Routine Data Processing in Earthquake Seismology: With Sample Data, Exercises and Software

Routine Data Processing in Earthquake Seismology: With Sample Data, Exercises and Software

by Jens Havskov, Lars Ottemoller

Paperback(2010)

$149.00
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Overview

The purpose of this book is to get a practical understanding of the most common processing techniques in earthquake seismology. The book deals with manual methods and computer assisted methods. Each topic will be introduced with the basic theory followed by practical examples and exercises. There are manual exercises entirely based on the printed material of the book, as well as computer exercises based on public domain software. Most exercises are computer based. The software used, as well as all test data are available from http://extras.springer.com.

This book is intended for everyone processing earthquake data, both in the observatory routine and in connection with research. Using the exercises, the book can also be used as a basis for university courses in earthquake processing.

Since the main emphasis is on processing, the theory will only be dealt with to the extent needed to understand the processing steps, however references will be given to where more extensive explanations can be found.

Includes:
• Exercises
• Test data
• Public domain software (SEISAN)
available from http://extras.springer.com

Product Details

ISBN-13: 9789400790780
Publisher: Springer Netherlands
Publication date: 11/14/2014
Edition description: 2010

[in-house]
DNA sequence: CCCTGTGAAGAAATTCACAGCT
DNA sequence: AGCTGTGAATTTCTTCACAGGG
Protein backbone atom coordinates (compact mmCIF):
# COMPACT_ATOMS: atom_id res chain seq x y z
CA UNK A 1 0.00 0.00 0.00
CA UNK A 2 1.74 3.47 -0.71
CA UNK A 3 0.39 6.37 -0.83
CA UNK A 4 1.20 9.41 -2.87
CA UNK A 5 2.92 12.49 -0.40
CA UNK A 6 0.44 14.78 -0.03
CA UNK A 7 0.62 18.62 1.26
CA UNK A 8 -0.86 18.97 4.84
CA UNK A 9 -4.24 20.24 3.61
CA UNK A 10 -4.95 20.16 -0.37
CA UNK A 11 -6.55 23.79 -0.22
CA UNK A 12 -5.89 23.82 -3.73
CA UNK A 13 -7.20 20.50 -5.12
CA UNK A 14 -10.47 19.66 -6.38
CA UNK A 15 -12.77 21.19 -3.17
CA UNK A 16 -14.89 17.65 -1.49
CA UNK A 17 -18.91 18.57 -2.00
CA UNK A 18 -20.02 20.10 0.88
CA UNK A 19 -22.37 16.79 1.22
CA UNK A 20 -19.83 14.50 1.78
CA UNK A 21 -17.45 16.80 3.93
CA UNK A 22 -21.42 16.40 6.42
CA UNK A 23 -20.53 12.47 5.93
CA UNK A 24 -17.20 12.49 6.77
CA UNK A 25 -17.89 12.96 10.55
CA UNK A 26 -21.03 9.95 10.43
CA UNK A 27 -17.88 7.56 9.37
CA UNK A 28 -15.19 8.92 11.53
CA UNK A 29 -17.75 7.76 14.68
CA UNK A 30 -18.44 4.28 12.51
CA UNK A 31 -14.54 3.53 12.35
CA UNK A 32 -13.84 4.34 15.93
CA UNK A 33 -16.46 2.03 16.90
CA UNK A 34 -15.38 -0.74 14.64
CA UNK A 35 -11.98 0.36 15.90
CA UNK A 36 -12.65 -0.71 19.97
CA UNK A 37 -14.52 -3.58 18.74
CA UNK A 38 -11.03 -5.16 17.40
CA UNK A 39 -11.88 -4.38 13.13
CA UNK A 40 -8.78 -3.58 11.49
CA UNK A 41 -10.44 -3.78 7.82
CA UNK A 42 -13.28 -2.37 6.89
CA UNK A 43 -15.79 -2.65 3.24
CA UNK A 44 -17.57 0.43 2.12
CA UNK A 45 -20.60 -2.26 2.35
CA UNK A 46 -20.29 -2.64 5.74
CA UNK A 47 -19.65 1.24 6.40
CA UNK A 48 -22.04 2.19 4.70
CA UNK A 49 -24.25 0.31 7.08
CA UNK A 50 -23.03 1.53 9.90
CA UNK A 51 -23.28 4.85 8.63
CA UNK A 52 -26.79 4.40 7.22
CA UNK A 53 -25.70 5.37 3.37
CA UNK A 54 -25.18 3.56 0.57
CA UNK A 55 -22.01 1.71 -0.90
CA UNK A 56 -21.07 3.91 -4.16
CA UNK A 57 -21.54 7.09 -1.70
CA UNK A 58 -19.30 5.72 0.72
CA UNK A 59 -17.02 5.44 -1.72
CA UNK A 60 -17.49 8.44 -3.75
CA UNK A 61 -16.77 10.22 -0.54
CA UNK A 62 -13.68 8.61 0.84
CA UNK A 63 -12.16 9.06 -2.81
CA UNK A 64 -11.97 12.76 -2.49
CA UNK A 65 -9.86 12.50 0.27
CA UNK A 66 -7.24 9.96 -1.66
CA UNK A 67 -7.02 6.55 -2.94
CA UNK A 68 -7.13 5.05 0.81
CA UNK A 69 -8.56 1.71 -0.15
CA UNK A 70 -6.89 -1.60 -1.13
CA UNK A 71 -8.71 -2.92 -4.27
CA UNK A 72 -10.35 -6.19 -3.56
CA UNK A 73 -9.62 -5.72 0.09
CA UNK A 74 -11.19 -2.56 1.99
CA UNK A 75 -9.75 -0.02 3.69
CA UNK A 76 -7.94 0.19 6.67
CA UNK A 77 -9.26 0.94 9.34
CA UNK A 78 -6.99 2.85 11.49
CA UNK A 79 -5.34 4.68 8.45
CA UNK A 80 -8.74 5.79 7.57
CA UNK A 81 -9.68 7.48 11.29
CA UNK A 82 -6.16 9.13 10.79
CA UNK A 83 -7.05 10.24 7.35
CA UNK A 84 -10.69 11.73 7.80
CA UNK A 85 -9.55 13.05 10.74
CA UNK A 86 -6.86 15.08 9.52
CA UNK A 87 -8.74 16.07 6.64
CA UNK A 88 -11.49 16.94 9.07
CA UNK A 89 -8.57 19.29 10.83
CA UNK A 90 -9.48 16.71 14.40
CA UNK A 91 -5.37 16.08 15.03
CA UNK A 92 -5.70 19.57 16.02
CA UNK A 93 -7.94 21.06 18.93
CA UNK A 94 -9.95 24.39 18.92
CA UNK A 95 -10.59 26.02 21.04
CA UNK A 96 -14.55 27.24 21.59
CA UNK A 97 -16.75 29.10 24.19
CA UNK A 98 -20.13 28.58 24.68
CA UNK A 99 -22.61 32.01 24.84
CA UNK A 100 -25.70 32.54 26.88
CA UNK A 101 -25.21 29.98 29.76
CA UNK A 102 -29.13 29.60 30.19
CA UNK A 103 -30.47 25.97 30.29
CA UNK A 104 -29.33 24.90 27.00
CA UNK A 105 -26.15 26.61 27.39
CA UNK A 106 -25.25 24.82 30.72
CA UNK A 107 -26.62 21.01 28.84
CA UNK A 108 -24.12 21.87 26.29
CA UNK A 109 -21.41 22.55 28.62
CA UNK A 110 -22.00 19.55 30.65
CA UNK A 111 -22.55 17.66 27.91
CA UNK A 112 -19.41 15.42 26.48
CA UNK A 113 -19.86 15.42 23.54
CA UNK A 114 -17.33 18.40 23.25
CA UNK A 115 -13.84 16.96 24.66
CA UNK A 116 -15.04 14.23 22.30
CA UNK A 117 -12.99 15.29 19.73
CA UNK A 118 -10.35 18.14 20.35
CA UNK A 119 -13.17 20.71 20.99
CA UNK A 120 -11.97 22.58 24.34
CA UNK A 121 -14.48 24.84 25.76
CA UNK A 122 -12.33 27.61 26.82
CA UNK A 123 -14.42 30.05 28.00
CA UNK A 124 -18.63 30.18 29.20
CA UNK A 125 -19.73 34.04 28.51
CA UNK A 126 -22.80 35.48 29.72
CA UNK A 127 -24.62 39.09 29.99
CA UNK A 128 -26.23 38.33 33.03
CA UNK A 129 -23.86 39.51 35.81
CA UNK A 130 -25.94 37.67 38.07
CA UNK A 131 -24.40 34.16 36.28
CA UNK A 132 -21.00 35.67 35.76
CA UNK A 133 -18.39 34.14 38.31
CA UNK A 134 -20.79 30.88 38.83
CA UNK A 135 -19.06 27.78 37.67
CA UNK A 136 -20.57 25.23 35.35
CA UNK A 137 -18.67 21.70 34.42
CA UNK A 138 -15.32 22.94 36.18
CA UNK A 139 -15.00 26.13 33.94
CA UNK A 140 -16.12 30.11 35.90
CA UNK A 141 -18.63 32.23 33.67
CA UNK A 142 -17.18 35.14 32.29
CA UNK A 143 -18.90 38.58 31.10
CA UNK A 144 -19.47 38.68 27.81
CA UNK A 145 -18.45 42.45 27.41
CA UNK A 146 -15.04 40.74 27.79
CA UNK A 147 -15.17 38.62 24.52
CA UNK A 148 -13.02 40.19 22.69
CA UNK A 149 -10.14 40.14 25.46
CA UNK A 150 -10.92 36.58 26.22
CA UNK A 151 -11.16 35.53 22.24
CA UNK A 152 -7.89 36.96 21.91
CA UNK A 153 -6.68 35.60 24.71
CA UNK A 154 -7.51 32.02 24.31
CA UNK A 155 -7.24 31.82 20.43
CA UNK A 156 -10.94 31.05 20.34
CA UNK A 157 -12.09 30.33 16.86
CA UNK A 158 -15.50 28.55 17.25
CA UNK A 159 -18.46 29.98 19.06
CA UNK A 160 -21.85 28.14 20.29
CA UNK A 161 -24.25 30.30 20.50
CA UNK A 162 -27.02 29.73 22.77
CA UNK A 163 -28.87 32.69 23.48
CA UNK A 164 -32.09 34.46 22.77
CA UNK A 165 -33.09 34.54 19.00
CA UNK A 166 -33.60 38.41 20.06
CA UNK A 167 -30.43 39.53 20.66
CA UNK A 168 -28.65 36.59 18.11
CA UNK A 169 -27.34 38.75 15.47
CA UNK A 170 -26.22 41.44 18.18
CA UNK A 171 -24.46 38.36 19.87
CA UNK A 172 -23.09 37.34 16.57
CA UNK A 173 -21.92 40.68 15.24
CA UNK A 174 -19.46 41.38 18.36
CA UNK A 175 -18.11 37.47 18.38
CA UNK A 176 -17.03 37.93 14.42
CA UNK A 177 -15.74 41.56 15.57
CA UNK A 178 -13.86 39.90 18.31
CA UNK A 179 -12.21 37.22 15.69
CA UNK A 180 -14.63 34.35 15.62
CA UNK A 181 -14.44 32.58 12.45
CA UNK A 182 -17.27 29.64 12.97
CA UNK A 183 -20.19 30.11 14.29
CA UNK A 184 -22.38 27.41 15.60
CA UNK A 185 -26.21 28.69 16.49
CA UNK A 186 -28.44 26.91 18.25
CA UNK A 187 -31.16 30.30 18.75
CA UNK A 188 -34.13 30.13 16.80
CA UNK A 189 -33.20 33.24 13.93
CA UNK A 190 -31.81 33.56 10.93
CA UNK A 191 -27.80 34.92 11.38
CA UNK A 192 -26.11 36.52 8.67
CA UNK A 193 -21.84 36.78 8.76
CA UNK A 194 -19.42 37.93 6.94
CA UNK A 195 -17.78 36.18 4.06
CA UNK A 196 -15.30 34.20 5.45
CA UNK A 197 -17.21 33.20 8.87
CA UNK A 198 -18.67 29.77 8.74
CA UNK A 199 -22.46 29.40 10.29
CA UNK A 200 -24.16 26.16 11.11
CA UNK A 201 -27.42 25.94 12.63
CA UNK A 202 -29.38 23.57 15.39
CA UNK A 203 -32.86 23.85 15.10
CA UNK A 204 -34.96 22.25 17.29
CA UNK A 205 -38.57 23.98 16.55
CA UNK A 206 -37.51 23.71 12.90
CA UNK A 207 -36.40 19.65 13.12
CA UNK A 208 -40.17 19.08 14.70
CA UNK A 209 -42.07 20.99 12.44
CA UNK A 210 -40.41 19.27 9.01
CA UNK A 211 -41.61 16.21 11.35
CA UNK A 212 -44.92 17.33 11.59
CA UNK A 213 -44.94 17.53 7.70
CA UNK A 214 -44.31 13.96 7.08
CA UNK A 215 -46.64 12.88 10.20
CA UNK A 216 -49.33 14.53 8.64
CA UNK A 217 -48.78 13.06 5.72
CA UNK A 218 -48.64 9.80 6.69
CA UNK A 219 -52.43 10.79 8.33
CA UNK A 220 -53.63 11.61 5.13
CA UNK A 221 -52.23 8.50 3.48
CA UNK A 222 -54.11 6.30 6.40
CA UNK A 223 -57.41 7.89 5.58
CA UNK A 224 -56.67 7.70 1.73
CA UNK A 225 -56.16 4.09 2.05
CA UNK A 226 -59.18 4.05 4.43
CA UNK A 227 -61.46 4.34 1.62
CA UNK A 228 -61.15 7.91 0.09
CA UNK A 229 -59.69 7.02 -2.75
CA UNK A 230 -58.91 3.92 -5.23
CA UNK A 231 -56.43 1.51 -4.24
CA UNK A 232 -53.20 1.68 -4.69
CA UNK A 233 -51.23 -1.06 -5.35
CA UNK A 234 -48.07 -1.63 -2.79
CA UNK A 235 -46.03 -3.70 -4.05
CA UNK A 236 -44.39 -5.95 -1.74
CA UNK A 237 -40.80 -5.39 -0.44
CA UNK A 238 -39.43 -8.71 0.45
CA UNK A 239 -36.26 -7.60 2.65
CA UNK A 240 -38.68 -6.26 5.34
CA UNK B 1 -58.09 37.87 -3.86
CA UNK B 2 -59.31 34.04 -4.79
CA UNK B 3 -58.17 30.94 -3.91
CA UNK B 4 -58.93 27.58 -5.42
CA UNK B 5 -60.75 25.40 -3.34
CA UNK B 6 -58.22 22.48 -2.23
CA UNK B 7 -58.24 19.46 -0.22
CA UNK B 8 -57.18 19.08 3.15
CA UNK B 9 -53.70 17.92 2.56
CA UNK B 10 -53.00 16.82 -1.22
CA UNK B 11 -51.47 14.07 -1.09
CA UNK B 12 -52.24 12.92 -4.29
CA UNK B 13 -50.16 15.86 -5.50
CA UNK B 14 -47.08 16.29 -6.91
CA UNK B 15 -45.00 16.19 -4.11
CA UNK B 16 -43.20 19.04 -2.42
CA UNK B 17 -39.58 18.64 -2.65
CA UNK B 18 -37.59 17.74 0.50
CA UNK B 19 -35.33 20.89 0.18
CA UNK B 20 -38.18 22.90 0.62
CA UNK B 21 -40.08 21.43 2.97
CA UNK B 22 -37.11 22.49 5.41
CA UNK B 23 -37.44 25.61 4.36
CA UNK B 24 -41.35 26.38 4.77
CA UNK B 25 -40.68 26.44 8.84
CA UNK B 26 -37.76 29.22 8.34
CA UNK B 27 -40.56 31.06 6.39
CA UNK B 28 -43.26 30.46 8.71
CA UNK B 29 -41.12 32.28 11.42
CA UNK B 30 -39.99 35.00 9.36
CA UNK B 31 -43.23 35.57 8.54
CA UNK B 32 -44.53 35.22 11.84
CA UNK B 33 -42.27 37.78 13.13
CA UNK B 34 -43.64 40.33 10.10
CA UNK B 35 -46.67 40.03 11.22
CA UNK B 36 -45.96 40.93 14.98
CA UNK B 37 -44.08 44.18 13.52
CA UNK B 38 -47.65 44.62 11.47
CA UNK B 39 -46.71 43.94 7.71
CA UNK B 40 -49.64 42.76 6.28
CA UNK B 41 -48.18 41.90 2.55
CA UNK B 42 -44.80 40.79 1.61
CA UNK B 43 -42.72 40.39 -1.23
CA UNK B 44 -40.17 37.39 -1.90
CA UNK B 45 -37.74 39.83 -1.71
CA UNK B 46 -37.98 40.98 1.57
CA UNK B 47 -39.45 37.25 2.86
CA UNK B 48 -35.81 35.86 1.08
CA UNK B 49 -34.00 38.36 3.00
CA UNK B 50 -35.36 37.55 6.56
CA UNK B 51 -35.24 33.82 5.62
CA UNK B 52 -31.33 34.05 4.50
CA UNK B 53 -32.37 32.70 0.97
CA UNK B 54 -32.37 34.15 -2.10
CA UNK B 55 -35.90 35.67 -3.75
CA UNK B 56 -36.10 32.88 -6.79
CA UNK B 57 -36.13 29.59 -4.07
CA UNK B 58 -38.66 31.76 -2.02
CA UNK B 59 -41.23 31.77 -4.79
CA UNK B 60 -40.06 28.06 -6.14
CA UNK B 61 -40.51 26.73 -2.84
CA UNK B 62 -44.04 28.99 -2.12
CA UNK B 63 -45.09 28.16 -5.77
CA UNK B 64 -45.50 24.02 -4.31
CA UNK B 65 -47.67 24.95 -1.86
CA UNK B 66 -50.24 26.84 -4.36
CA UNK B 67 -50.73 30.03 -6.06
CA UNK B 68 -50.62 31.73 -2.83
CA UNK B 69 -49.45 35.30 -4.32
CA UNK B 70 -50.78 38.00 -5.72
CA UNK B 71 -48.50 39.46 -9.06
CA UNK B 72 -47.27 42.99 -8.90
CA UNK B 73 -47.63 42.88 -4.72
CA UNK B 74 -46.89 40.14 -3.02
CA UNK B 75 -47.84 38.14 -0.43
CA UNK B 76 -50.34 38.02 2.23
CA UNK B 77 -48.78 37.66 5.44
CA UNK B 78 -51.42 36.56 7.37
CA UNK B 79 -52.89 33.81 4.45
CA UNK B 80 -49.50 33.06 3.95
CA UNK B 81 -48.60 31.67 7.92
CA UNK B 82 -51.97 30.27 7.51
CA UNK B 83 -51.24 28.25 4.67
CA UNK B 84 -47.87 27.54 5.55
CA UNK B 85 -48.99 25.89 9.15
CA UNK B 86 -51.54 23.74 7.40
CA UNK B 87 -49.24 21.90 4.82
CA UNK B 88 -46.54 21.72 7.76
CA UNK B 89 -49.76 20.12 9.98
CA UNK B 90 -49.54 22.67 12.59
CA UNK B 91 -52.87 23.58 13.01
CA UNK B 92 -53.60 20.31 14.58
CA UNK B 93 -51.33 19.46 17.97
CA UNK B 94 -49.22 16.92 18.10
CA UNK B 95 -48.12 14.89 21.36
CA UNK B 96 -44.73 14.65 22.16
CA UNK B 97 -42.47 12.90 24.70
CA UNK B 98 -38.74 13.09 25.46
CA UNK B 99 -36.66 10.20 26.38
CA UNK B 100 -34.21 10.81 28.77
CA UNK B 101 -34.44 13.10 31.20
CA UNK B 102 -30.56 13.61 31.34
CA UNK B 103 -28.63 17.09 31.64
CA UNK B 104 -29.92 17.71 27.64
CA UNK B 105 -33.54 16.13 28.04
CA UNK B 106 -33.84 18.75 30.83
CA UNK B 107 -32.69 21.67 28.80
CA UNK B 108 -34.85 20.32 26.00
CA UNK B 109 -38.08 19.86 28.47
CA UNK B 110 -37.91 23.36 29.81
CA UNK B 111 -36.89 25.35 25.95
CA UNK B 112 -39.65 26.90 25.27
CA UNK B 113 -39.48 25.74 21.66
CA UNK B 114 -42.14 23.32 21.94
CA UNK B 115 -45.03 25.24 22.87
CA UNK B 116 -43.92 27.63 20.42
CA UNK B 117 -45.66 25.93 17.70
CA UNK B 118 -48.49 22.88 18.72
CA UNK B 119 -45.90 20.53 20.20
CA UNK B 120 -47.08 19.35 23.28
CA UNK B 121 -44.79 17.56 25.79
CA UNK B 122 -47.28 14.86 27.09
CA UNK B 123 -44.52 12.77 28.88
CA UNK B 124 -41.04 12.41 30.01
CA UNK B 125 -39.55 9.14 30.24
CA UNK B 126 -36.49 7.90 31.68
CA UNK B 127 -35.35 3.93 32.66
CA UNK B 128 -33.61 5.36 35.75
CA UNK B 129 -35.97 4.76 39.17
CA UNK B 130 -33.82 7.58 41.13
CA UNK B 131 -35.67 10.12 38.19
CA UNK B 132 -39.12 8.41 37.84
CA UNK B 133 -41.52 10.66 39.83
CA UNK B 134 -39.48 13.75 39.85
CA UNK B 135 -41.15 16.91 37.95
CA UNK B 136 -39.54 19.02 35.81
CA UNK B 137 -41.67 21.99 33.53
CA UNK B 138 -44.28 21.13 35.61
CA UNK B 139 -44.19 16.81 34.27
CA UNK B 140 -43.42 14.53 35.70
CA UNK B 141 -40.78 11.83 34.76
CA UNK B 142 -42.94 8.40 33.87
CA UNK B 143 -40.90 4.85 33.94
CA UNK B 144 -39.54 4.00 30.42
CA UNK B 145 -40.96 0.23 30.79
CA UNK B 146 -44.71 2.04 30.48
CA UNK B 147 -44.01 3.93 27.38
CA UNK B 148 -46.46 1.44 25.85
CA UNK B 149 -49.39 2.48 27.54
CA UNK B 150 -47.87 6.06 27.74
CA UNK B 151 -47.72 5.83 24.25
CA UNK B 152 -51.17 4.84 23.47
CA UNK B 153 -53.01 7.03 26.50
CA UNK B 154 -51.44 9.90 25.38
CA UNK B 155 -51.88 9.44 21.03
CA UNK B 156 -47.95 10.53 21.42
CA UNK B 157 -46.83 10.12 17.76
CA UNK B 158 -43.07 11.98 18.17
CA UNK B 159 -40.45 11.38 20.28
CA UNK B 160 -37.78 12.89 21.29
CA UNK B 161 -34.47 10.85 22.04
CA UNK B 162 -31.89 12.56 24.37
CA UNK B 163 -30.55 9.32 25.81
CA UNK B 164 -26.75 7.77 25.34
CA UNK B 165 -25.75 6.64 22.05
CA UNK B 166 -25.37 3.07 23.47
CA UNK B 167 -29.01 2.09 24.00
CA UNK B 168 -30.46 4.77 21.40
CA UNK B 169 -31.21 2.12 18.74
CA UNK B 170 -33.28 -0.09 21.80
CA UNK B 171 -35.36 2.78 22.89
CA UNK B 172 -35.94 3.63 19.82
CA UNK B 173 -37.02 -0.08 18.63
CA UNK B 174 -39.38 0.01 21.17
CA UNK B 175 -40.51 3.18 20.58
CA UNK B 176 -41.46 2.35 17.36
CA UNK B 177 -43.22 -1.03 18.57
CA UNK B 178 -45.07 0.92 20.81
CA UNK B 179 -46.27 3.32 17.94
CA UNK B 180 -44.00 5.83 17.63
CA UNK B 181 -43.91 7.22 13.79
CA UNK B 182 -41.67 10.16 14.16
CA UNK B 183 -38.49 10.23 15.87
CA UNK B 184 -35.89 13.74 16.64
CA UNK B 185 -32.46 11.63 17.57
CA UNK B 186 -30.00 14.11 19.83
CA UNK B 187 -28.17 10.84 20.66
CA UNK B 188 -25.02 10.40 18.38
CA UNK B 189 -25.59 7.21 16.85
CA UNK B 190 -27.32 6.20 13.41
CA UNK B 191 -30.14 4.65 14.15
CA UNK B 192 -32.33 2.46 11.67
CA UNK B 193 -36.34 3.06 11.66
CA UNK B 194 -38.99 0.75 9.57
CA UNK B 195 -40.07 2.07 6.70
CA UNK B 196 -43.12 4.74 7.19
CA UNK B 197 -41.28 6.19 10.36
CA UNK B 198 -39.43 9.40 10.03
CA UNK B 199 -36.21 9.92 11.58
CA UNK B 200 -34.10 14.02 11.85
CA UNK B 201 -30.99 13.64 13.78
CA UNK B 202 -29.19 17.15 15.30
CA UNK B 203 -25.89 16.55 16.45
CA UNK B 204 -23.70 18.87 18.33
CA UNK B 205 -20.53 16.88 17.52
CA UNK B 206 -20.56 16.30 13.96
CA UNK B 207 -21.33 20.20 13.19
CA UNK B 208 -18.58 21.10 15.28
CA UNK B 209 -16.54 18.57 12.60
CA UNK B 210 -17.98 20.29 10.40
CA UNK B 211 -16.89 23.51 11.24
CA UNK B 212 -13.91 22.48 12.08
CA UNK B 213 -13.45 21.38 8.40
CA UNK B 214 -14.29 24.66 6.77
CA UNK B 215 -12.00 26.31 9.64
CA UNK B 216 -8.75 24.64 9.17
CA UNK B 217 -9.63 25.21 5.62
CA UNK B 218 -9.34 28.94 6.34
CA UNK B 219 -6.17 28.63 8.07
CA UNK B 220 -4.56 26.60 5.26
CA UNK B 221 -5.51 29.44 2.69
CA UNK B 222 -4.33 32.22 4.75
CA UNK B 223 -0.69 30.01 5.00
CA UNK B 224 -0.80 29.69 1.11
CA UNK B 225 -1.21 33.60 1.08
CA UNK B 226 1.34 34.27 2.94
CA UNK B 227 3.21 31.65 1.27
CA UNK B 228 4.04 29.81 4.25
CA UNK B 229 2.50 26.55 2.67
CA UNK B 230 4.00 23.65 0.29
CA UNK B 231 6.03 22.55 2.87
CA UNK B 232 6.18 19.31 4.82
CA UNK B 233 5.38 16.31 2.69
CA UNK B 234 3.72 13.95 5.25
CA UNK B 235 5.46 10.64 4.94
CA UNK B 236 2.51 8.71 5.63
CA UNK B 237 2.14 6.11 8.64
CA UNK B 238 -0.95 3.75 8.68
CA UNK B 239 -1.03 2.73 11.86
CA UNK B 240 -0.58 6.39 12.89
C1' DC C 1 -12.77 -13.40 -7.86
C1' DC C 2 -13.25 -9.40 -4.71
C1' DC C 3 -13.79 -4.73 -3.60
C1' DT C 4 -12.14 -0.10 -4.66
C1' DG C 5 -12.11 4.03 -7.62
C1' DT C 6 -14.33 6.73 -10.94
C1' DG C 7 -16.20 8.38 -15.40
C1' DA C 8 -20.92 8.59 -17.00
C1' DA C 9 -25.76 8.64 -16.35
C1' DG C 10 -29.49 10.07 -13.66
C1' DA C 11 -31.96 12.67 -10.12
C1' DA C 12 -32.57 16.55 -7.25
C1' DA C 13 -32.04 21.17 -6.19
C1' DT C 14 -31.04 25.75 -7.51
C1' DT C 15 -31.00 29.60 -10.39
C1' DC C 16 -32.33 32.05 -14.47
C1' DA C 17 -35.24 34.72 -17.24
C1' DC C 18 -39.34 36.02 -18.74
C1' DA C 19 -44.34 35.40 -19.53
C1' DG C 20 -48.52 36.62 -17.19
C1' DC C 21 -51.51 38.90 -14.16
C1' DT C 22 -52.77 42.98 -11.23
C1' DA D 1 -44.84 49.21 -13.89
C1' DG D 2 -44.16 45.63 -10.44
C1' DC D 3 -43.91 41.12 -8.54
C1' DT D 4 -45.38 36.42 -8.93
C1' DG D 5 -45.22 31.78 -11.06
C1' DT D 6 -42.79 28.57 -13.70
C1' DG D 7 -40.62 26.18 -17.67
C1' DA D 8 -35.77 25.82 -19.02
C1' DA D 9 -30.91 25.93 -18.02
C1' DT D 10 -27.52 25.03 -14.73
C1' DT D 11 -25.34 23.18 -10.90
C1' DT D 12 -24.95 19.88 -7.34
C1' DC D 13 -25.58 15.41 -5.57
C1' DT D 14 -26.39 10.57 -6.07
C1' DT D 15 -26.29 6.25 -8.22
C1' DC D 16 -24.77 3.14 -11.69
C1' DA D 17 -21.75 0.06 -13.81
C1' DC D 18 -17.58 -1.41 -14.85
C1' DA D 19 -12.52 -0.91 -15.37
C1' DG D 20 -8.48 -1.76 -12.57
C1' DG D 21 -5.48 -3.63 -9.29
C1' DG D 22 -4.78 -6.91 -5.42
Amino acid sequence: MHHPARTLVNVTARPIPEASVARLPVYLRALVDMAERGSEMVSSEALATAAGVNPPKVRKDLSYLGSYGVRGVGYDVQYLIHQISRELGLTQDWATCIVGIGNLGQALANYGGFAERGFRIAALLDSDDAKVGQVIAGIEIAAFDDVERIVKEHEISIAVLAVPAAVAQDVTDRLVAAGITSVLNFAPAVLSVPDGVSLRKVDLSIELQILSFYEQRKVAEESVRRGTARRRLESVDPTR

Pages: 347
Product dimensions: 6.10(w) x 9.25(h) x 0.03(d)

Table of Contents

1 Introduction 1

1.1 Earthquakes 2

1.2 Recording Seismic Events and Picking Phases 6

1.3 Locating Earthquakes 9

1.4 Magnitude 10

1.5 Fault Plane Solution 11

1.6 Further Data Analysis 12

1.7 Software 13

2 Earth Structure and Seismic Phases 15

2.1 Earth Structure 15

2.2 Seismic Rays 18

2.3 Seismic Phases 21

2.4 Travel Times 28

2.5 Seismic Phases at Different Distances 33

2.6 Determination of Structure 45

2.7 Excercises 48

3 Instruments and Waveform Data 53

3.1 Seismic Sensors 53

3.2 Seismic Recorders 58

3.3 Correction for Instrument Response 61

3.3.1 How to Store the Response Information 65

3.3.2 Response in Practice 66

3.3.3 Using Response 67

3.3.4 How to Make Response Files 67

3.4 Waveform Formats 68

3.4.1 GSE 69

3.4.2 SEED 70

3.4.3 SAC 71

3.4.4 SEISAN 71

3.4.5 CSS 72

3.4.6 Common Points to Consider with Waveform Formats 72

3.4.7 Format to Use 76

3.5 Seismic Noise 76

3.6 Exercises 80

4 Signal Processing 83

4.1 Filtering 83

4.2 Spectral Analysis and Instrument Correction 86

4.3 Reading Seismic Phases 91

4.3.1 First Onset 91

4.3.2 Filtering and Phase Shift 91

4.3.3 Plotting Resolution 93

4.4 Correlation 94

4.5 Particle Motion and Component Rotation 94

4.6 Resampling 98

4.7 Software 99

4.8 Exercises 99

5 Location 101

5.1 Single Station Location 103

5.2 Multiple Station Location 107

5.3 Computer Implementation 110

5.3.1 Grid Search 110

5.3.2 Location by Iterative Methods 112

5.3.3 Example of Location in a Homogeneous Model 115

5.4 Error Quantification and Statistics 116

5.4.1 Example of Error Calculation 118

5.5 Relative Location Methods 120

5.5.1 Master Event Technique 120

5.5.2 Joint Hypocenter Location 122

5.5.3 Double Difference Earthquake Location 123

5.6 Practical Considerations in Earthquake Locations 124

5.6.1 Phases 126

5.6.2 Hypocentral Depth 127

5.6.3 Starting Location 134